How to Write a Cover Letter That Doesn’t Sound Like Your Resumé

When writing cover letters, it’s natural to draw inspiration from your resumé. The two should sound similar in that they highlight your accomplishments and position you as the right candidate for the job—but they shouldn’t sound identical.

If your cover letter sounds like a copy-and-pasted version of your resumé, you need to revise your approach. Here are tips on how to write a cover letter that stands out in the applicant pool.

Expand on Key Professional Points

Your resumé shouldn’t extend beyond a single page, if you’ve formatted the content properly. That said, you’re not left with a lot of room to dive into deep detail on your past experience and accomplishments—which is where your cover letter comes in.

While you don’t want to simply reiterate the bullet points on your resumé, you do want to highlight what matters most. What makes you uniquely qualified for the role, and how does your skill set align with the job’s key requirements? Address those questions in your cover letter—and get specific. Better yet, tell a story.

Tell a Story

Corporate job openings receive an average 250 resumés. Meaning, if you want to stand out, you need to get creative. Your cover letter is a great place to experiment with storytelling. Ask yourself, “Why do I want this role?”

Is the industry one you’ve fantasized about since you were a starry-eyed teenager? Perhaps you grew up pouring over the magazine you’re now applying to. Or is there something about the organization’s brand that resonates with you? Maybe, over the years, you’ve drawn inspiration from the company’s slogan, such as Nike’s “Just Do It” or Apple’s “Think Different” campaigns.

By starting with an anecdote, you avoid sending what sounds like a canned cover letter, while also spotlighting your personality. Whatever your connection to the company or role, express your passion in a way that’s strategic and shows your familiarity with the company—not eager to the point of sounding disingenuous. Just beware of rambling; stick to the specifics.

Get Specific

Speaking of specifics, cover letters enable you to create a narrative the bullet points of your resumé don’t allow.

Detail your past experience in strong action verbs, such as “negotiated,” “launched,” “managed,” or “trained,” and avoid phrases you also don’t want on your resumé, including “hard worker” or “team player.” Both terms are meaningless unless backed by results. What business goals have you achieved? What role do you play on a team? Get specific.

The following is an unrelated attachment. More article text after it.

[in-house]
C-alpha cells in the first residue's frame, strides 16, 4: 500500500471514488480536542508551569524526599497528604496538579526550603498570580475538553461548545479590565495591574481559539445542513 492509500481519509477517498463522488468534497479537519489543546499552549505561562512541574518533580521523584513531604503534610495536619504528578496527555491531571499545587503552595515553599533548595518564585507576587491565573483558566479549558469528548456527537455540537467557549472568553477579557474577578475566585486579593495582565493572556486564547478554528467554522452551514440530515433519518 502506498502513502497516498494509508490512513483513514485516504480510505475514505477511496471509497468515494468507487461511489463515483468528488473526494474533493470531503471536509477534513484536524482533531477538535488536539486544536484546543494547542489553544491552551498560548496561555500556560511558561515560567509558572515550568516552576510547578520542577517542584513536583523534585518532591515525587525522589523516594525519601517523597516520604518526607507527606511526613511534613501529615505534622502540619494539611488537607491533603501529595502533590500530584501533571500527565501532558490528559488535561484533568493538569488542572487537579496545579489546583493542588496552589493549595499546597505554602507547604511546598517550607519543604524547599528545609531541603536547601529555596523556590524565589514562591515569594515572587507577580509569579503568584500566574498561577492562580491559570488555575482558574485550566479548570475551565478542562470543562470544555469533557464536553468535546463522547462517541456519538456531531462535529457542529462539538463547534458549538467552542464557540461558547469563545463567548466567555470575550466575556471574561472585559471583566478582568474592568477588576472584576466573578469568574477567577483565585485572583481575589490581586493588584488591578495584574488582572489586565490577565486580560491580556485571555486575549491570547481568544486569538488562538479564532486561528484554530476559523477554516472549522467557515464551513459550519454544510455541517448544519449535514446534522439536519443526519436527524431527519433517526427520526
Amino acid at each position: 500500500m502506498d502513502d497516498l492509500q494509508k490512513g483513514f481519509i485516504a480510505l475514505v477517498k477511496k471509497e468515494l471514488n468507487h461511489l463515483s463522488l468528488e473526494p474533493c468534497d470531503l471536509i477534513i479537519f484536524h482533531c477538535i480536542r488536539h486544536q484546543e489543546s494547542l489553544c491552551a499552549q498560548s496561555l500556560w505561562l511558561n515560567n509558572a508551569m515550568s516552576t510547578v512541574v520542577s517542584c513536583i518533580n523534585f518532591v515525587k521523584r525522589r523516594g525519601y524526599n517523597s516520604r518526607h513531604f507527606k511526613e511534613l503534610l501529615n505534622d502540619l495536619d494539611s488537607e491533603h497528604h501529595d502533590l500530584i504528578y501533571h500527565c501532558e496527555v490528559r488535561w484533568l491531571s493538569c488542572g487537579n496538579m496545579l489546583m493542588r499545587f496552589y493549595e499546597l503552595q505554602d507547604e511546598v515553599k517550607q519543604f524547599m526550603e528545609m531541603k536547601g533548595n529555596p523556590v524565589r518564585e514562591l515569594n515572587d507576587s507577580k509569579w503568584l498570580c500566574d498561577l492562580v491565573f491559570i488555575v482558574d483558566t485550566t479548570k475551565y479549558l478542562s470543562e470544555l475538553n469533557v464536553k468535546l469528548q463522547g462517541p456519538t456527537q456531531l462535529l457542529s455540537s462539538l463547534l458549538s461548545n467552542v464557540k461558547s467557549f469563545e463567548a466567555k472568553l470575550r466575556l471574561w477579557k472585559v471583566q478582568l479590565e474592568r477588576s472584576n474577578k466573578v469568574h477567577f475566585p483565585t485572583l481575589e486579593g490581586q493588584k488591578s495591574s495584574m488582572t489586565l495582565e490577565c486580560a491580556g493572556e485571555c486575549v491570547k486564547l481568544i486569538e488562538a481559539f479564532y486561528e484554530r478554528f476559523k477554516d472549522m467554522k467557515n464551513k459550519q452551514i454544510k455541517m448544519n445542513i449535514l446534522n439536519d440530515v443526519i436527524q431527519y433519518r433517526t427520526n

Also, quantify your achievements when you can. Whether it’s the number of dollars you’ve saved an organization, size of team you’ve managed, or scale of a major project you’ve completed, dive into details to prove you’re results-oriented without needing to explicitly state it.

Cover Core Requirements

Again, you want to pull the key requirements out of the job description and match your experience to the qualifications. What can you bring to the company? How does your experience align? Make it readily apparent why you’re the right fit for the job. Perform additional research to better understand the company’s challenges, culture, and needs, and incorporate any ideas or solutions into your cover letter.

If your experience doesn’t perfectly align, don’t undersell yourself. Focus on your transferable skills instead, such as problem-solving, active listening, conflict resolution, time management, or leadership. It’s likely the projects you worked on or responsibilities you tackled in your last role can be translated to the position you’re applying for.

Other Tips to Consider

When writing your cover letter, there are other final touches you want to consider.

  • Your cover letter and resumé should complement each other, so use similar visual elements on each document, including identical fonts and matching layouts.
  • Address your cover letter to the specific hiring manager, rather than “To Whom It May Concern.” This will help personalize the letter, but also prove you can do your research. If the hiring manager’s name is not clear, consider contacting the company’s human resources department to find the appropriate employee.
  • Recruiters spend only six seconds reviewing an individual resumé, so keep your resumé and cover letter to one page each. Every word counts.
  • Triple check for any spelling or grammatical errors.

Are you looking for more careers-related content? Read more from “The Employer Perspective,” including how to properly reach out to a hiring manager and how to ace your next phone interview.